A skein of 2nd Time Cotton
2nd Time Cotton once knitted up
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Yarn Profile: 2nd Time Cotton

First Impressions
The apparel and textile industry produces mountains of extra scraps and tidbits every year. Instead of letting them go to waste, Knit One Crochet Too has begun repurposing these leftovers into a new yarn called, quite appropriately, 2nd Time Cotton.

This eight-ply cotton/acrylic blend is available in seven heathered colors, all of which you'd expect to see in a much-beloved jean jacket. Although blues prevail, you also can choose from a deep purple, two shades of tan, and the Tahiti red you see here.

Knitting Up
Knitting was extremely fast and effortless. Before my tea could cool, I had a healthy swatch in my hands.

I feared snags from the eight strands, which seemed to come unplied at the end of each row, but I encountered only one snag. Stitches appeared consistent and the finished fabric cohesive, thanks to the yarn's smooth evenness.

Even while knitting, however, I had to stop periodically to remove loose pills from the fabric—a byproduct, I suspect, of the yarn's recycled heritage. Finished materials that have been re-blended together normally don't hold together as cohesively as something that has been spun straight from raw fibers.

But if you know about this ahead of time, you can maximize the effects by using the yarn for a garment you want to look comfortable and weathered.

The yarn depicts stitchwork beautifully, especially seed stitch and cables. Because of cotton's innate inelastic quality, you'll only want to use ribbing for visual effect and plan for it to stretch out as soon as you don your garment.

Blocking / Washing
The label recommends a cold wash, and for good reason: My red swatches began to bleed as soon as the water temperature rose above cold. They emerged from their bath fully soaked yet firm in shape and feel.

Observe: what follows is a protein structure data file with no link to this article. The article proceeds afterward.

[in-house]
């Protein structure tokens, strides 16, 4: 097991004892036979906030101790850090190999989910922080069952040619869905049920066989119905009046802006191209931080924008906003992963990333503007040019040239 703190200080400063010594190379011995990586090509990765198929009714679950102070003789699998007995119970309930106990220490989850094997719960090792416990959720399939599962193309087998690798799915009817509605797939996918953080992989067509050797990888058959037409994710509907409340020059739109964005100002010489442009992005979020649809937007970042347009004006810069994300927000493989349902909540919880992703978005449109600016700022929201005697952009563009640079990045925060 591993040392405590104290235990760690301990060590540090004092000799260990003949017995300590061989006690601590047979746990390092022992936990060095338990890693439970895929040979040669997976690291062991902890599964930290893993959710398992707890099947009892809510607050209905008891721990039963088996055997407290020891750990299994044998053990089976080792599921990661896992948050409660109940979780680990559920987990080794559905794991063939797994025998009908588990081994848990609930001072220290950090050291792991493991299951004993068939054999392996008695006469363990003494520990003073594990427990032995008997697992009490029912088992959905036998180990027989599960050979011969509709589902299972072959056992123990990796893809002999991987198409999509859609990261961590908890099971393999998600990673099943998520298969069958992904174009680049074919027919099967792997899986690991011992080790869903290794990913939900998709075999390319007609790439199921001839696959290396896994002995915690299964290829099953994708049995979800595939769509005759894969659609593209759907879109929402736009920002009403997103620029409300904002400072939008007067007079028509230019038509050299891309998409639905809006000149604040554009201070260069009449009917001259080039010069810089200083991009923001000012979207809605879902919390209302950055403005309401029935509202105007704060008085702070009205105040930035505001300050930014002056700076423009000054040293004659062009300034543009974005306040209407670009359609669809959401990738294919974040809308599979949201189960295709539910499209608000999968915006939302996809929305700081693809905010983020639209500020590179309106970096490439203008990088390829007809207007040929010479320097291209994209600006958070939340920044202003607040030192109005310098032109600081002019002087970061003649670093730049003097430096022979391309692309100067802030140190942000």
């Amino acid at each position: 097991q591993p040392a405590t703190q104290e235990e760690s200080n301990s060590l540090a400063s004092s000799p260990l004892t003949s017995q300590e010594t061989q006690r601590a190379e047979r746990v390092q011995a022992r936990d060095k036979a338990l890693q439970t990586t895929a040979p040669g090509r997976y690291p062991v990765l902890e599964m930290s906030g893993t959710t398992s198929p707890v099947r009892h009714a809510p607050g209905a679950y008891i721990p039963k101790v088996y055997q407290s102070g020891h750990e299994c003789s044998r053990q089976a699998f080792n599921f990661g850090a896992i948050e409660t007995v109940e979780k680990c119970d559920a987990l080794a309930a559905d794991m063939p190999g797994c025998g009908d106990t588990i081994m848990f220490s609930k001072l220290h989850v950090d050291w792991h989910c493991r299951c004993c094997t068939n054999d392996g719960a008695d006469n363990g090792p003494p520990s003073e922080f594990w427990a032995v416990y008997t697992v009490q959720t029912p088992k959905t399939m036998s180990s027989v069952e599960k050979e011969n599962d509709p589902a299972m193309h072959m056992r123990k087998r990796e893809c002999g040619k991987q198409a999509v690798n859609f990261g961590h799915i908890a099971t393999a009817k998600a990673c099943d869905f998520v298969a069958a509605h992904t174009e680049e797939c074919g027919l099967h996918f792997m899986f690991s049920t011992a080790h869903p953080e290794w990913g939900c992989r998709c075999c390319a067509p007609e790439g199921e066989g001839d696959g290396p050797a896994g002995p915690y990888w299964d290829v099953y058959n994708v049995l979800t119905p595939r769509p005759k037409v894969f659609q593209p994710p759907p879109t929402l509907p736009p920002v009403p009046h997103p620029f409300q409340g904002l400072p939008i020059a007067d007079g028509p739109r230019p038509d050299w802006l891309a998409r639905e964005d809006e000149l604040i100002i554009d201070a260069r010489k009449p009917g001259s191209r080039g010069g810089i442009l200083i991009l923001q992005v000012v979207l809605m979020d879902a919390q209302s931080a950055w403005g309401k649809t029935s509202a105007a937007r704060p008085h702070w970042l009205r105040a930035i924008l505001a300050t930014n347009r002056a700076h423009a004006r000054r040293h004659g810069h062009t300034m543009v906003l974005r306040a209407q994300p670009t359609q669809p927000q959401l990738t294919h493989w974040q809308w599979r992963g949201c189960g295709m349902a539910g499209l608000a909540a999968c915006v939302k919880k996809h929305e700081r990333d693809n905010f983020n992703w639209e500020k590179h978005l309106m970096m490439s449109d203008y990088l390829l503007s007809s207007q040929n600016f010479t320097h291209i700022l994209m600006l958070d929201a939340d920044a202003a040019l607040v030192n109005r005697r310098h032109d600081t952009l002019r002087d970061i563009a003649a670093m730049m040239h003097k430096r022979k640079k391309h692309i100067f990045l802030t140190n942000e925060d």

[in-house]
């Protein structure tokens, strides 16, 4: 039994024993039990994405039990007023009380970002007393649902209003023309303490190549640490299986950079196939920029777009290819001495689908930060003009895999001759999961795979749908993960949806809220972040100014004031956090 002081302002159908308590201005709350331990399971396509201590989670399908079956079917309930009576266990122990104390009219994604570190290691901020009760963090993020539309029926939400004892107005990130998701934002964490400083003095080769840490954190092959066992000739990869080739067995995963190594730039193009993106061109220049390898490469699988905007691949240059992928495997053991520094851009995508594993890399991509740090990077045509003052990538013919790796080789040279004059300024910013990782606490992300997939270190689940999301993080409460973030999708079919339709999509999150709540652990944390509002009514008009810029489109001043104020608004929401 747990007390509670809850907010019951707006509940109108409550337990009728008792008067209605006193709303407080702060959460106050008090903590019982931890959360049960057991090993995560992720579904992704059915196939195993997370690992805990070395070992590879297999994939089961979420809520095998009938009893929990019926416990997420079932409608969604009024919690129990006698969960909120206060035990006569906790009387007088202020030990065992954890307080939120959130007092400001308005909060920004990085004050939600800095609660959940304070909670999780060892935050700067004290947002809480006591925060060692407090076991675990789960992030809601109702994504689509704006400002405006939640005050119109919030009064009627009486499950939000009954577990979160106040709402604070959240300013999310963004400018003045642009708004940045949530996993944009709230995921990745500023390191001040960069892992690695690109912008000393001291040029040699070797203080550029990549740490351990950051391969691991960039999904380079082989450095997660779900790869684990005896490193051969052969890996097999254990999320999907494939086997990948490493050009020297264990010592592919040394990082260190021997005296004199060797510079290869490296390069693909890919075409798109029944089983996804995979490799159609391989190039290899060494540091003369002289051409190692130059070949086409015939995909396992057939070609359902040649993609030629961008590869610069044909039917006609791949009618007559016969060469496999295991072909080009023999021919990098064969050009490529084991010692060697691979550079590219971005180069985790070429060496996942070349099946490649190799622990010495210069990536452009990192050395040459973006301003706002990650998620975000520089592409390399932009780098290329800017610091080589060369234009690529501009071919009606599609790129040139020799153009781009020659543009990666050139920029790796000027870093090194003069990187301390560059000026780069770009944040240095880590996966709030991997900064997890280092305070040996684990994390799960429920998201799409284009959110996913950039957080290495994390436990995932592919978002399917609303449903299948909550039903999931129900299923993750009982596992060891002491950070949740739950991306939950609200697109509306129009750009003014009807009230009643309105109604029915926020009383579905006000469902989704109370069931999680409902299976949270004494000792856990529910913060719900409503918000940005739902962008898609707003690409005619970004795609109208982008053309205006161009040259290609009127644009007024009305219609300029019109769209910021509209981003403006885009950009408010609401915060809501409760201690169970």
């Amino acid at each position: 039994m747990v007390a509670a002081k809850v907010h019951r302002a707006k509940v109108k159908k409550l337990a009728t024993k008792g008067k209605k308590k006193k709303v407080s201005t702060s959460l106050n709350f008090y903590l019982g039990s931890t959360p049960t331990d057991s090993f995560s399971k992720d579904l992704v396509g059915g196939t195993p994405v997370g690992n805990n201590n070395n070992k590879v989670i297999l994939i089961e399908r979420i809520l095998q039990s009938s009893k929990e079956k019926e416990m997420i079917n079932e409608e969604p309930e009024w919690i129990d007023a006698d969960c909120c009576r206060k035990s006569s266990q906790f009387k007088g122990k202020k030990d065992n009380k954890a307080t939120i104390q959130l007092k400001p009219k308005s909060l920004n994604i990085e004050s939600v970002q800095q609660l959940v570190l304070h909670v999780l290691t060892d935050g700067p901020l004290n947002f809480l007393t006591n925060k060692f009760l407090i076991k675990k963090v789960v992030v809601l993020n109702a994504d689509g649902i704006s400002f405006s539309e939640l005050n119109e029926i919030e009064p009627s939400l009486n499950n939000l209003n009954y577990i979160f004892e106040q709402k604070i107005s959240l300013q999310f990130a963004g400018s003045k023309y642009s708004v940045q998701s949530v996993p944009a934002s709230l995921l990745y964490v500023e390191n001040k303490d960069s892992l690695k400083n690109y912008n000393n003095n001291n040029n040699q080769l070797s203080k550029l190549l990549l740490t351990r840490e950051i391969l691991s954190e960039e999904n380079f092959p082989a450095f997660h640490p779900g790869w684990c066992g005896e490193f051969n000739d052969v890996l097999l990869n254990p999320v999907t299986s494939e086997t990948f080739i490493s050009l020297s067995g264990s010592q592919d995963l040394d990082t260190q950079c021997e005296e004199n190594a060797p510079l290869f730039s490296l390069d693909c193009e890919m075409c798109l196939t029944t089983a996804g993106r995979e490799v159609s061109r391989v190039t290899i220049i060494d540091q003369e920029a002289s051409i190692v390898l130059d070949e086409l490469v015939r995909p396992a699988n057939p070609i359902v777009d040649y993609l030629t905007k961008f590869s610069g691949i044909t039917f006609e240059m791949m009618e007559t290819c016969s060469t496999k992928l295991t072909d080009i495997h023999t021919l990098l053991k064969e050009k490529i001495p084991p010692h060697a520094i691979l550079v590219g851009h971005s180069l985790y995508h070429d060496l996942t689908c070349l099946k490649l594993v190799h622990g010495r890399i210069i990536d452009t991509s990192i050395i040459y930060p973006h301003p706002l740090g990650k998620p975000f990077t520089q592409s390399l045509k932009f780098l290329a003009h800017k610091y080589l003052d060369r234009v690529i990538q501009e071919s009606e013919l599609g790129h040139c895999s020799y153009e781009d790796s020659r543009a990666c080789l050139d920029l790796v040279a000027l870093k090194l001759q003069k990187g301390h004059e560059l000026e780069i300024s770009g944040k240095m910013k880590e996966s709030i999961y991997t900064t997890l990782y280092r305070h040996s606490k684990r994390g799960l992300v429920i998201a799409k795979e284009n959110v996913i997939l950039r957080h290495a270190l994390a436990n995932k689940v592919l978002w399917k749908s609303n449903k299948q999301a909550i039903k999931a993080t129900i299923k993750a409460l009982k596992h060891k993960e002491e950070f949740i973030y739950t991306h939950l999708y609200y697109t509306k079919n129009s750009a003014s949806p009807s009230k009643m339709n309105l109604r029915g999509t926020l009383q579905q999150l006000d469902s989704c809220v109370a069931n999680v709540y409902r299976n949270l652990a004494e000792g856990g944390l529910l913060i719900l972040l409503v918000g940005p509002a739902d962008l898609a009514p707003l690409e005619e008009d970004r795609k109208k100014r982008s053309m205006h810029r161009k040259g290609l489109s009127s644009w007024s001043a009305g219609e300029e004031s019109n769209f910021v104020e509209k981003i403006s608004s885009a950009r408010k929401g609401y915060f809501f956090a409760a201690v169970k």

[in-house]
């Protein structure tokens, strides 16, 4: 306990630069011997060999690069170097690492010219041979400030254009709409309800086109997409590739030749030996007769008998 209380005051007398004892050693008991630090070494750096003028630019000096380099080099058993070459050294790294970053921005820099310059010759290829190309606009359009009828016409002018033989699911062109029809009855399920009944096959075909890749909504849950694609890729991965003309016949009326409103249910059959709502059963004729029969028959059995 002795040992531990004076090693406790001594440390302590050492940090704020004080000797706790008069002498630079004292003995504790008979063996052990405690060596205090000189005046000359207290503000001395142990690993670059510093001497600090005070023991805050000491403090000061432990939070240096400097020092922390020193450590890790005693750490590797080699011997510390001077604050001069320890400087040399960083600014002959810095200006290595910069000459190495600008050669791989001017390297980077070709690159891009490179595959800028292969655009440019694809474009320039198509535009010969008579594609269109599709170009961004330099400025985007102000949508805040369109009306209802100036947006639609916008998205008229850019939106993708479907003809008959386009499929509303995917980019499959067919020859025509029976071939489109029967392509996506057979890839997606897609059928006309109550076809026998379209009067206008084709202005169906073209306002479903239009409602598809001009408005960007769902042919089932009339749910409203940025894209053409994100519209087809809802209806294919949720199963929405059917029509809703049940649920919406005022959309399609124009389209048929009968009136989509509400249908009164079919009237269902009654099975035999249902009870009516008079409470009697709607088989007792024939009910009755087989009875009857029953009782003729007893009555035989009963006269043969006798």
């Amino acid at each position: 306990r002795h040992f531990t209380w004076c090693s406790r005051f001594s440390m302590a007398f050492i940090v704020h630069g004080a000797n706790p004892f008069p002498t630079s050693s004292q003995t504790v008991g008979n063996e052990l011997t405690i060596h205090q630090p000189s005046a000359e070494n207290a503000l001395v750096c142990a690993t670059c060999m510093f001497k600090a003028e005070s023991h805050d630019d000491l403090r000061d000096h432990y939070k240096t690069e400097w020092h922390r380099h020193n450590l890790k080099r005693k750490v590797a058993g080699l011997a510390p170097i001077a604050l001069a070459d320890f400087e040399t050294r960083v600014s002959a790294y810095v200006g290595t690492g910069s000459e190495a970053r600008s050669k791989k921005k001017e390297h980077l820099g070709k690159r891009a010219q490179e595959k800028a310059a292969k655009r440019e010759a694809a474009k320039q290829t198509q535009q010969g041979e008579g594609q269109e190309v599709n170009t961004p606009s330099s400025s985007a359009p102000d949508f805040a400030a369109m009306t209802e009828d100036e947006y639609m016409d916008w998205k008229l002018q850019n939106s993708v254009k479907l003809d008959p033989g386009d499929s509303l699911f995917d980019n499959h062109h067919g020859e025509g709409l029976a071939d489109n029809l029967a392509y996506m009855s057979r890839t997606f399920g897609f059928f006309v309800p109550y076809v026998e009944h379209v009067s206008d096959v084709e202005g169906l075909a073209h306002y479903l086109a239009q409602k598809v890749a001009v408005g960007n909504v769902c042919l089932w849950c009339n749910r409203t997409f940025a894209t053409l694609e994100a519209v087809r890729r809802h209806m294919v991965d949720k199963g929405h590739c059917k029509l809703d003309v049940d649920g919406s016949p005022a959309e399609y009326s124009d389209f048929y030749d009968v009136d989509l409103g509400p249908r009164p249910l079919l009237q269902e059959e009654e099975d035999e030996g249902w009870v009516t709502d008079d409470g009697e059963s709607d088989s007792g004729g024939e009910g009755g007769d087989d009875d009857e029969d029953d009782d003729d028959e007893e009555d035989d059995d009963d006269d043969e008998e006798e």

After blotting them dry, I reshaped my swatches on a towel and waited for them to dry. And waited. And waited. (Hint: Don't wash a handknit cotton garment unless you have a few days to spare.)

There was no change in gauge, and even those swatches that had been washed in warm water showed no sign of color fading.

I was worried about this stage of the testing because of the few pills that emerged while I was knitting up my swatches. And indeed, the swatches did lose some of their crisp surface detail after a moderate amount of abuse.

Pills and loose fibers manifested themselves in tiny small waves across the fabric. I should note, however, that the yarn's heathered coloring helped conceal signs of wear except from up close, and that the overall integrity of the knitted swatches was never in question.

The swatches softened and relaxed like old jeans, but thanks to the presence of acrylic, they never lost their fundamental shape and form. Some cottons can look like sad limp rags after extensive wear, but this one didn't.

Recycled objects are often perceived as being of lesser quality than their pure new counterparts. Such is not the case with 2nd Time Cotton, despite its aged-denim look and feel.

This yarn is composed of brand new marketable materials that were not usable in their existing form. Knit One Crochet Too has simply repurposed these materials into yarn, where they can finally achieve their dream of clothing a deserving wearer.

The price is reasonable: Each 180-yard skein costs $6.50, which means a medium-sized woman's long-sleeved sweater with some textured stitching will require only six skeins. That's less than $40 for a new garment that makes an earth-friendly fashion statement.

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